Mohamed Isam with Thilan Samaraweera, in ESPNcricinfo and its CRICKET MONTHLY, August 2020, where the title is “My Best XI: The Lords of Sri Lanka’s Golden Age”
Thilan SamarawThe lords of Sri Lanka’s golden age”eera, who played 81 Tests with 12 centuries and two double-hundreds, was one of Sri Lanka’s middle-order mainstays. In a career spanning 12 years, he played alongside two generations of his country’s finest cricketers in five-day cricket – from among whom he picks an all-time XI.
Jayawardene, Sangakarra, Atapattu: that’s just short of 30,000 Test runs right there
Champika Fernando, in Sunday Times, 5 April 2020, with this title ‘Continuity’ – De Mel’s mantra
Chief cricket selector Ashantha De Mel often speaks of ‘continuity’ to give players a fair run in the team. The strategy seems to be bearing fruit. Sri Lanka’s 3-0 triumph against West Indies in the ODIs came against the backdrop of resolute selection, something that will be adhered to again as the team prepares for the World T20 qualifiers in Australia later this year.
Rex Clementine, in Sunday Island, 2 February 2020, where the title is “Mendis on the verge of crucial milestone”
Young Kusal Mendis, who turned 25 today (Sunday) is on the brink of a crucial milestone. He is just five runs short to complete 3000 Test runs, a feat achieved by only 13 other Sri Lankans. He will also become the second youngest Sri Lankan to reach the milestone when England visit the island later next month. Mahela Jayawardene, who achieved the landmark at the age of 24 is the youngest and quickest Sri Lankan to get there (65 innings). If Kusal keeps his appetite for big runs like Mahela, there is little doubt that he would join the 10,000 club of which Mahela and Kumar Sangakkara are members.
The national cricket team has got a hectic schedule in 2020 where they will play nine Test matches, 12 ODIs and at least 16 T-20s. They will be playing more T-20s than the other two formats for the obvious reason that this year the World T-20 will be staged in Australia in late October. This is apart form the Asia Cup, also a T-20 tournament to be played in Pakistan.
Andrew Fidel Fernando, in ESPNcricinfo, where the title reads
I = The Test series win in South Africa
Kusal Perera, who had only made one previous century against Zimbabwe, produced one of the most spectacular Test innings of all time as Sri Lanka chased down 304 for victory. But as ridiculous as that innings from this player was, the remainder of that series was no less outlandish. Dimuth Karunaratne had been thrown the captaincy just days before the Durban Test, following Sri Lanka’s nightmare tour of Australia, in which a small hospital’s worth of Sri Lanka players were injured. Thanks to those injuries, Sri Lanka’s frontline attack consisted of a spinner on debut, and two fast bowlers who had played fewer than five Tests. Sri Lanka’s most reliable batsman, Angelo Mathews, was also missing thanks to injury. Continue reading →
Andrew Fidel Fernando in ESPNcricinfo, September 2019, with this title “Malinga’s hat-trick in magical 5 for 6 bamboozles New Zealand”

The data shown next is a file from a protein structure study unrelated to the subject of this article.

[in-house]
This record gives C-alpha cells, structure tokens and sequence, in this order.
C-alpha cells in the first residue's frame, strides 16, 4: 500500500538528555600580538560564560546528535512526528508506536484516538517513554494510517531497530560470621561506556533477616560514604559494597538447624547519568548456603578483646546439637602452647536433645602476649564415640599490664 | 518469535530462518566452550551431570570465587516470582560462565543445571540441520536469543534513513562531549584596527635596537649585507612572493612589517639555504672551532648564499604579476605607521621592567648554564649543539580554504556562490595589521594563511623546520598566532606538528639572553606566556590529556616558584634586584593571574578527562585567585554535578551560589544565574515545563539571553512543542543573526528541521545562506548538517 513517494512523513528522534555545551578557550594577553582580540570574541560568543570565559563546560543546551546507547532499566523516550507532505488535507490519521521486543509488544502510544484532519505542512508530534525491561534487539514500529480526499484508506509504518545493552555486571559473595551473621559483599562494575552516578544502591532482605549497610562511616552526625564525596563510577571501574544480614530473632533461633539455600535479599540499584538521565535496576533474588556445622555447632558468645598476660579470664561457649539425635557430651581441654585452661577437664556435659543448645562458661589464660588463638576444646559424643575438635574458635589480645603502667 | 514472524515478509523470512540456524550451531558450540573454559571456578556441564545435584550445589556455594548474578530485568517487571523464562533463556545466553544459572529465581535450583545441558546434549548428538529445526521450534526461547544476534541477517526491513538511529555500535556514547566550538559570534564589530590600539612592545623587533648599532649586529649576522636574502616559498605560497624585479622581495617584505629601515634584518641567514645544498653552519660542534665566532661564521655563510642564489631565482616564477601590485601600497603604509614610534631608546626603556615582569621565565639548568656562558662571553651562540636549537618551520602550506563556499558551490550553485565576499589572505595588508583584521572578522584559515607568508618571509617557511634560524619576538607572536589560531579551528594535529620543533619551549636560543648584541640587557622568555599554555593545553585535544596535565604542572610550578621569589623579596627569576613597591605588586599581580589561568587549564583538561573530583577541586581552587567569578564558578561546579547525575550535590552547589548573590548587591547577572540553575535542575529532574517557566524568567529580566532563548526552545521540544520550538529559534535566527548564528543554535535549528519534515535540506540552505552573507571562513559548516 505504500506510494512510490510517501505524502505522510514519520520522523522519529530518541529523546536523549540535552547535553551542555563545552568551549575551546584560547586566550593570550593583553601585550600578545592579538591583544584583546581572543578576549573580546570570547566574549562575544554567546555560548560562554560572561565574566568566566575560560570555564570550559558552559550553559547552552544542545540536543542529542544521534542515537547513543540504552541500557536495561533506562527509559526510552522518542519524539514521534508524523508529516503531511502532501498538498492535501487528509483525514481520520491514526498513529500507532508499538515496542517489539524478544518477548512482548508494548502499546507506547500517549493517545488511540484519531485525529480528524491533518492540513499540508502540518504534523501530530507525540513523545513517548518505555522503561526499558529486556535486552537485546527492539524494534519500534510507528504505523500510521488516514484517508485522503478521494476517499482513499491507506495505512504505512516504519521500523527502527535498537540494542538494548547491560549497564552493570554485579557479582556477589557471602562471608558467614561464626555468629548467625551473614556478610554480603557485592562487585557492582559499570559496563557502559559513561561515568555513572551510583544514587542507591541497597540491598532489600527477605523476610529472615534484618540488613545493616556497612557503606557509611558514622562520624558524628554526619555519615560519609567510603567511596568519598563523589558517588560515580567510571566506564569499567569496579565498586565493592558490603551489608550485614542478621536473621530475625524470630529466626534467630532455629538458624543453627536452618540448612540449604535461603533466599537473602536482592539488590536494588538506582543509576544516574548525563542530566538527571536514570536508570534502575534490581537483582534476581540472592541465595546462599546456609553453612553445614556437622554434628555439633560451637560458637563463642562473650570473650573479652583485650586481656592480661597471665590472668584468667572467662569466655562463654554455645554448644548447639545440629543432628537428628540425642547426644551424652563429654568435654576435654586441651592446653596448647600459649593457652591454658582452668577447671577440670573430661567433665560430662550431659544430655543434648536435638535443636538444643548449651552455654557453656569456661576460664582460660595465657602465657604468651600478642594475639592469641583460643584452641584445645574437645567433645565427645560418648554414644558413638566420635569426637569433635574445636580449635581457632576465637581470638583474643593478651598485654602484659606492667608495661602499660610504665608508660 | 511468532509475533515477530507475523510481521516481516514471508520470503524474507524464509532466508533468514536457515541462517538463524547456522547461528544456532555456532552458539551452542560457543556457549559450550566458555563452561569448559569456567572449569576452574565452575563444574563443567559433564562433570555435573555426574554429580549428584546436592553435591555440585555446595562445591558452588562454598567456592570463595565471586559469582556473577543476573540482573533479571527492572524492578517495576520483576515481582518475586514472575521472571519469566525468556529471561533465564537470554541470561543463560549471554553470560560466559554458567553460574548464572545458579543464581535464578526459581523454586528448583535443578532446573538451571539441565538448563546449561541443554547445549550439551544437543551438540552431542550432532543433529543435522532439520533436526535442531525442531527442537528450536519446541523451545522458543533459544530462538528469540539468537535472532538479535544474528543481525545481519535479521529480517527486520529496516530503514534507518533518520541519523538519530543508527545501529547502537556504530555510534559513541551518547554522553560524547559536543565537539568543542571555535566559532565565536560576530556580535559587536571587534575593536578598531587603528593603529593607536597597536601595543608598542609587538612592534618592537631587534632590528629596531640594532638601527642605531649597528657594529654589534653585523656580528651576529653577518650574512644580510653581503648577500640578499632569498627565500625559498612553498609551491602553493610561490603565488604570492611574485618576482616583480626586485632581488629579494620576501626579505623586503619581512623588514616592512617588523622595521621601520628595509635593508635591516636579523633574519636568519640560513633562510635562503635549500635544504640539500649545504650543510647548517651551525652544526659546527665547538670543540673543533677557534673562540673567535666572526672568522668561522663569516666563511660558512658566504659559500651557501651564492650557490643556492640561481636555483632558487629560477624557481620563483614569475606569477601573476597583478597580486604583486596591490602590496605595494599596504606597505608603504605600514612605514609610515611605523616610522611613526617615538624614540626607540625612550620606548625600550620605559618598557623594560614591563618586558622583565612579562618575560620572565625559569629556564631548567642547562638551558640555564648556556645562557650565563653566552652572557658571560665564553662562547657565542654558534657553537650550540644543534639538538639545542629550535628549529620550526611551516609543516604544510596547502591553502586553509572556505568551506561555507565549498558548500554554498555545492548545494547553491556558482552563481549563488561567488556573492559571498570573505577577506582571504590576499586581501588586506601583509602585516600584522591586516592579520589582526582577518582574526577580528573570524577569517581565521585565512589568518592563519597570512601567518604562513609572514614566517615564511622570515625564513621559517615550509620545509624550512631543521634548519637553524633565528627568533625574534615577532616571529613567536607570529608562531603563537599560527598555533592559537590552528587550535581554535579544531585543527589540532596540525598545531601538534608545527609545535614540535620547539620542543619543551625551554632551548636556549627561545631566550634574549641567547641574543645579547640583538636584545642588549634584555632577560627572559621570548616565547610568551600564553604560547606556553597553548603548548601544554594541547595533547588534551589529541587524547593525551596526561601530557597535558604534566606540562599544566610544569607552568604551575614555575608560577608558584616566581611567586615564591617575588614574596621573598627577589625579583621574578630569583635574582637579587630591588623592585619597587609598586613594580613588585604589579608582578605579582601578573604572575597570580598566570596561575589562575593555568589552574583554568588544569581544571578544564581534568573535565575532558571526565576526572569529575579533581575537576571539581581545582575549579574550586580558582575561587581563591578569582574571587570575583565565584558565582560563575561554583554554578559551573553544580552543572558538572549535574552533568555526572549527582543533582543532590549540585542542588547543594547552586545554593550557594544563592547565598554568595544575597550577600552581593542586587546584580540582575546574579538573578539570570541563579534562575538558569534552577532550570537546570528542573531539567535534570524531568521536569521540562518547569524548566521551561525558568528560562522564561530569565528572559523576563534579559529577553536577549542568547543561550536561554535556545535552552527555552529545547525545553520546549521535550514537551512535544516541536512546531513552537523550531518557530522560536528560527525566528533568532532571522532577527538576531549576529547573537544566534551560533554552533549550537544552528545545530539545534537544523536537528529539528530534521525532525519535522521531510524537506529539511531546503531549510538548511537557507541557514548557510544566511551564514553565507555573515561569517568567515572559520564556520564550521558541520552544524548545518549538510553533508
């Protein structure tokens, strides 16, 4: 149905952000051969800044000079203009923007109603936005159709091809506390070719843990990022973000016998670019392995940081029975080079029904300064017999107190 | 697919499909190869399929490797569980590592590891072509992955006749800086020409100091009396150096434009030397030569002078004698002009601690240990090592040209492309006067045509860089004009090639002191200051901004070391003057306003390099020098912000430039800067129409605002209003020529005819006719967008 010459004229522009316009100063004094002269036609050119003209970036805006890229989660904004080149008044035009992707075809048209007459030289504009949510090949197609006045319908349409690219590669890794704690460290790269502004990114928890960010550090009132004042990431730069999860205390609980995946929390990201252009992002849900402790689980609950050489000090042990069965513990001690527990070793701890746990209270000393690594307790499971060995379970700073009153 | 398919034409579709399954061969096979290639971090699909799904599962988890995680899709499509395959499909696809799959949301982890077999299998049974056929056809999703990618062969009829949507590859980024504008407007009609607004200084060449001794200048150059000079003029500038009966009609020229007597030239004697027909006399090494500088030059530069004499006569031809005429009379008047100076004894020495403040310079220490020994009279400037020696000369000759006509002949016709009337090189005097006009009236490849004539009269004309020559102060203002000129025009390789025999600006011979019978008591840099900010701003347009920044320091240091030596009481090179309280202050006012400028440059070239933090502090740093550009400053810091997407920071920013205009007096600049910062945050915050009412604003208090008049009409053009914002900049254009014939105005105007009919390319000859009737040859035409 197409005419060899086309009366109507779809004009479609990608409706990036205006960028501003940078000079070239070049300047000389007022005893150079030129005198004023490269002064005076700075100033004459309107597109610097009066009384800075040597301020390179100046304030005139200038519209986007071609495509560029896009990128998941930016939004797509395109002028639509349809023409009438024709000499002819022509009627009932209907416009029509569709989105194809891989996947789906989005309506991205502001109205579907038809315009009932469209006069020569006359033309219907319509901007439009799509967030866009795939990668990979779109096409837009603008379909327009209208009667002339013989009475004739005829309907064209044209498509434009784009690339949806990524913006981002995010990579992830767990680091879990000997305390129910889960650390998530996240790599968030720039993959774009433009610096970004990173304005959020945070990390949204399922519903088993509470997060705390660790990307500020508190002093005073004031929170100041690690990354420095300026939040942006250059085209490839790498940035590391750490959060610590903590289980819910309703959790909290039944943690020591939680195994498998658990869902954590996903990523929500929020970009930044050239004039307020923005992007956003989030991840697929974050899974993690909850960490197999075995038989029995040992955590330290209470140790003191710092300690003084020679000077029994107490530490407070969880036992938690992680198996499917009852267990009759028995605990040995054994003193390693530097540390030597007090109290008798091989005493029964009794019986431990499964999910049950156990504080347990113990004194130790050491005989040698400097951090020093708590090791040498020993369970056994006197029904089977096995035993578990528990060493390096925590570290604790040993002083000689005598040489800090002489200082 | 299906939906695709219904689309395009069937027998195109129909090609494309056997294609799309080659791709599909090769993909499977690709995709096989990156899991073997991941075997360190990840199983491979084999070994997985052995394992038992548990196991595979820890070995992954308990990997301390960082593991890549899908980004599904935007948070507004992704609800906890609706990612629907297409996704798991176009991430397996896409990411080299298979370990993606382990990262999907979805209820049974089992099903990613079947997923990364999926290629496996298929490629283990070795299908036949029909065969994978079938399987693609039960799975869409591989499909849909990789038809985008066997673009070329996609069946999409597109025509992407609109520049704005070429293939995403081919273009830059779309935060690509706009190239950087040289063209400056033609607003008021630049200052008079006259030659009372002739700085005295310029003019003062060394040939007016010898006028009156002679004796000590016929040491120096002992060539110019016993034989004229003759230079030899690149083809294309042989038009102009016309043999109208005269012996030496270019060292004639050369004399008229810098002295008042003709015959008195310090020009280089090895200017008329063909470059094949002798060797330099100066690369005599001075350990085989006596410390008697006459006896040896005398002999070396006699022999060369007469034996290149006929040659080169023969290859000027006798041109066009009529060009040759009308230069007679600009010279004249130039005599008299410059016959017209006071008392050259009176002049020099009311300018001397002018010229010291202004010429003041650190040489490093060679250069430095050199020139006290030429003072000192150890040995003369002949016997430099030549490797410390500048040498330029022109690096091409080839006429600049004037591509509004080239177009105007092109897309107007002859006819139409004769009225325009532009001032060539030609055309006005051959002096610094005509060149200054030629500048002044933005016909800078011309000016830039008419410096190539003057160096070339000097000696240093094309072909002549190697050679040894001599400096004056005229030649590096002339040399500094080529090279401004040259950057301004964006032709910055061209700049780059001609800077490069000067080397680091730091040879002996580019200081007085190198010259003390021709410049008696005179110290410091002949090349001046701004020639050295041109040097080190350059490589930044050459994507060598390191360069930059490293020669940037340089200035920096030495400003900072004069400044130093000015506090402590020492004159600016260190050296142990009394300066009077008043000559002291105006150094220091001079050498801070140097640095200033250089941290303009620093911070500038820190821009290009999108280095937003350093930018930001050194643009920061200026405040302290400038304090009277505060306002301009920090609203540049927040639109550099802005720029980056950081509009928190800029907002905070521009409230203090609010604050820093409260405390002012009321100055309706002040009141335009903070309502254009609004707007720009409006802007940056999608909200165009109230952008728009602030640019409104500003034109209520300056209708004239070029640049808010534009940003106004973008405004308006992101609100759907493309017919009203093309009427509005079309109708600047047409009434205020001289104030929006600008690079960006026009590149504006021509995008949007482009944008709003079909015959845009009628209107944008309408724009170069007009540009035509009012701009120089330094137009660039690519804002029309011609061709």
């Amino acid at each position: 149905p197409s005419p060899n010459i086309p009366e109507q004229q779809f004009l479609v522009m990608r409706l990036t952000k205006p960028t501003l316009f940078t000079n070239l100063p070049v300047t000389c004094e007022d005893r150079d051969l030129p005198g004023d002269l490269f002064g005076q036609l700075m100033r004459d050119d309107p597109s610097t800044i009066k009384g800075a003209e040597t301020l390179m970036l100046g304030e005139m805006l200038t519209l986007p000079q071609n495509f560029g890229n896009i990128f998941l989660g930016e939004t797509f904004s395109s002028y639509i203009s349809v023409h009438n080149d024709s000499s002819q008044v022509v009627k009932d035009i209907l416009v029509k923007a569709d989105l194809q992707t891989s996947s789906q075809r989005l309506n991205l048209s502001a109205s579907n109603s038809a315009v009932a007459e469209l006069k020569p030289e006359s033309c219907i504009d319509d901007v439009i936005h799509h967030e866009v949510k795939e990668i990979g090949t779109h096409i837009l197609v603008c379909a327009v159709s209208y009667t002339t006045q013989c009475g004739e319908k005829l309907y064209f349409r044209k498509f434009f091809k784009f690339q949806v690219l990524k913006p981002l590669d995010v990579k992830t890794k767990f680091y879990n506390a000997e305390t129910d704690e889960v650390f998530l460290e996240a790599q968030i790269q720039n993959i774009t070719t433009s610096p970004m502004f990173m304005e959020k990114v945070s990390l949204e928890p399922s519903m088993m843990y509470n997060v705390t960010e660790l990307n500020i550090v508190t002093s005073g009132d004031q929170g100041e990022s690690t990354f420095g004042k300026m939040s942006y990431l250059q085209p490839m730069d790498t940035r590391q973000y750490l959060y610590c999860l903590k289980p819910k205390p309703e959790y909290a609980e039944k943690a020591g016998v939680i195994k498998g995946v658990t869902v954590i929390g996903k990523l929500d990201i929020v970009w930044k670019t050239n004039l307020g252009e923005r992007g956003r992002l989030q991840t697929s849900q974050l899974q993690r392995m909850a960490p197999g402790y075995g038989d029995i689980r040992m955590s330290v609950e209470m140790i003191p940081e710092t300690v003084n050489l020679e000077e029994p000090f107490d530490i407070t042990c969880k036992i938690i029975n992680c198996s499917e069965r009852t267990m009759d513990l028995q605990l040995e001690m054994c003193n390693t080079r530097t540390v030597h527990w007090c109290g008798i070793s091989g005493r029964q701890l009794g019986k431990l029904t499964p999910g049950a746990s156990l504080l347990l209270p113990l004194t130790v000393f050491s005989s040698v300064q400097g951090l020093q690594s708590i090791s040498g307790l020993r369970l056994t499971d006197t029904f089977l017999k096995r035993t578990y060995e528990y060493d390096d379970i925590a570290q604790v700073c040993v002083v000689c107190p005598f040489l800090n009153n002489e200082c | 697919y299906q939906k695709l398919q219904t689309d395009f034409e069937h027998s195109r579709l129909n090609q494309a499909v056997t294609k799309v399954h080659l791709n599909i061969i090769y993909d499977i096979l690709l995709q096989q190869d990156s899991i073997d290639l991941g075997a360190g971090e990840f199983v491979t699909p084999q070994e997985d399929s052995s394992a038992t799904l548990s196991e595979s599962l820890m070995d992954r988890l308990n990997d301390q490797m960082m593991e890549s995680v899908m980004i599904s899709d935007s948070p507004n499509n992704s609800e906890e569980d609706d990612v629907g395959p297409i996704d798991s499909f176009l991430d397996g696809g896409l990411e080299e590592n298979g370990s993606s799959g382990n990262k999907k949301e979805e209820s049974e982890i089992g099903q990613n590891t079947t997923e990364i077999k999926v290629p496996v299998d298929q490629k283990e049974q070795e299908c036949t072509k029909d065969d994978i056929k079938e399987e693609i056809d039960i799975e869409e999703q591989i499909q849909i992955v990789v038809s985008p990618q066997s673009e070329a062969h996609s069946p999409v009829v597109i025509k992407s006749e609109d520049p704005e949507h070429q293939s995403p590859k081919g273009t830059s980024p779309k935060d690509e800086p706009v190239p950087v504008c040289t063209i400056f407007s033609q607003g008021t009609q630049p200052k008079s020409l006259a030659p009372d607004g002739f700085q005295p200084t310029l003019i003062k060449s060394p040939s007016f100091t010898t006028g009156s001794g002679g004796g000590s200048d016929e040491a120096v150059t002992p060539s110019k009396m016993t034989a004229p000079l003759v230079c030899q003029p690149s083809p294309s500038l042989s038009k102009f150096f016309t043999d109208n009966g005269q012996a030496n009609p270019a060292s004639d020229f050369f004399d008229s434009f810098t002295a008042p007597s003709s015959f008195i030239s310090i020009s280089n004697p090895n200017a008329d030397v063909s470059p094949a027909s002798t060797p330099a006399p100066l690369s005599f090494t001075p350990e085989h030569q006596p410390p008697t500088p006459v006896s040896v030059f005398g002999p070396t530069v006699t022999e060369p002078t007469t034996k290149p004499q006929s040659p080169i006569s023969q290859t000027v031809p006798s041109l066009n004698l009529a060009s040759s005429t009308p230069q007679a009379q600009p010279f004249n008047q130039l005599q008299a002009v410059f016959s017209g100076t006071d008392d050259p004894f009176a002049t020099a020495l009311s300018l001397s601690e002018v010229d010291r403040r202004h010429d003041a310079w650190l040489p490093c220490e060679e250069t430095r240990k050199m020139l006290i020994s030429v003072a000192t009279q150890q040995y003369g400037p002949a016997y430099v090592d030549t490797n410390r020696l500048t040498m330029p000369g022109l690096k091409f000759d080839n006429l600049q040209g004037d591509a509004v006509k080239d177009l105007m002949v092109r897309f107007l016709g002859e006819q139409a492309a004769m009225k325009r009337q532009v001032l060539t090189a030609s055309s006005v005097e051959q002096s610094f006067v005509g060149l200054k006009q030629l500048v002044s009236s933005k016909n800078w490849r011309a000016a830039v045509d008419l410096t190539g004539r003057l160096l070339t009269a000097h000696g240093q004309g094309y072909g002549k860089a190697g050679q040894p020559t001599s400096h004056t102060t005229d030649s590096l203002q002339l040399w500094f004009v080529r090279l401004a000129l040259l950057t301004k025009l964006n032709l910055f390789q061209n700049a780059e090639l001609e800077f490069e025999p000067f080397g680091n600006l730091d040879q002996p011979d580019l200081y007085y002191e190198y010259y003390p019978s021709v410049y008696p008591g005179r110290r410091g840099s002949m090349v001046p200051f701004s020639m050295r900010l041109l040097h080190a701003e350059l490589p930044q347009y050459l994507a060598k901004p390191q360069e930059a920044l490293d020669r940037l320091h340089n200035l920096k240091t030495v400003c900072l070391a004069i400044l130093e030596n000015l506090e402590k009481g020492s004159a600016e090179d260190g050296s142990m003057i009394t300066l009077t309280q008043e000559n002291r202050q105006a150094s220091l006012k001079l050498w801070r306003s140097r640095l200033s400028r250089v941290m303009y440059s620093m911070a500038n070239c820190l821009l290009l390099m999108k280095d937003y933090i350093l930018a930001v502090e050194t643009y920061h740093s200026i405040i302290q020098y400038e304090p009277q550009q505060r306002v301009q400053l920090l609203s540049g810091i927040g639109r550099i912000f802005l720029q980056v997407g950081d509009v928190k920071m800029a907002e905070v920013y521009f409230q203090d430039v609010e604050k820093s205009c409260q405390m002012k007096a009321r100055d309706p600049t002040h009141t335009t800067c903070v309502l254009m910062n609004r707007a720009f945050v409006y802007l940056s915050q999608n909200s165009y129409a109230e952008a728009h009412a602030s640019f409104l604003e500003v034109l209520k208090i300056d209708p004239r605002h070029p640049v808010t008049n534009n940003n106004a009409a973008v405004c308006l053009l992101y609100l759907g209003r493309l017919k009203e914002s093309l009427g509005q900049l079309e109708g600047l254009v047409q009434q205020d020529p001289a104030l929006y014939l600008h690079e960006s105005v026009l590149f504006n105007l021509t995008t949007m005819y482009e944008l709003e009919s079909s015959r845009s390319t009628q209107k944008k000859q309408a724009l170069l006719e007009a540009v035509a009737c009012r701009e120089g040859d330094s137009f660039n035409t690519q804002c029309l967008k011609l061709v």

He’s 36 years of age, not nearly as quick as he once was, and almost everyone thought his career was done two years ago. But he’s still got it. That yorker, the late swing, the dip, the accuracy, that low-arm sling: the works – he’s still got it.
Back in the 2007 World Cup, Lasith Malinga became the first bowler to take four wickets in four balls in almost 120 years of international cricket. Three further international hat-tricks later, in defence of Sri Lanka’s modest 125 for 8, he ripped out four in four again, on an evening in which he claimed five wickets for six runs, and hauled Sri Lanka to a 37-run consolation victory against New Zealand. Continue reading →
WIA Fernando…. b Astle …..6 ………..Over 6.4 bowled’m with a wrong’un! Avishka didn’t pick that up at all. It pitched around length outside off, turned in a fair bit and Avishka was on the back foot to steer it away after it turned away but it went the other way to knock over off stump 39/2
MD Gunathilaka ….. b Astle ………..30 …….Over 8.5 another wrong’un and another one beaten! ……This time it’s the well-set Gunathilaka. He pitched it nicely and slow with some flight on leg stump, Gunathilaka went back to defend it but the ball turned away and knocked over the stumps 50/3
On any other working Friday, the toss wouldn’t have held much significance. But this was different. Lasith Malinga was playing his final ODI, and had Bangladesh batted first, which Tamim Iqbal later said they were certain to do had they won the toss, Malinga’s final 10 overs may have played out in front of a half-empty R Premadasa Stadium. Not a disaster, but certainly anti-climactic.
However, as it turned out, Bangladesh didn’t win the toss, they didn’t bat first, and as the Sri Lankan innings started to wind to a close, the fans filtering in late were even treated to a rare a Malinga batting excursion.
Sri Lanka exceeded my expectations at the 2019 World Cup — a winless exit was a strong possibility. Dimuth Karunaratne’s men overcame the challenges set by their own camp to end the tournament with three wins. There is no criticism of this team for not making the semis. Not losing to Afghanistan is a praiseworthy accomplishment today for a nation that once won the ODI world title and were for many years considered strong contenders to enter the final stages of any ICC tourney.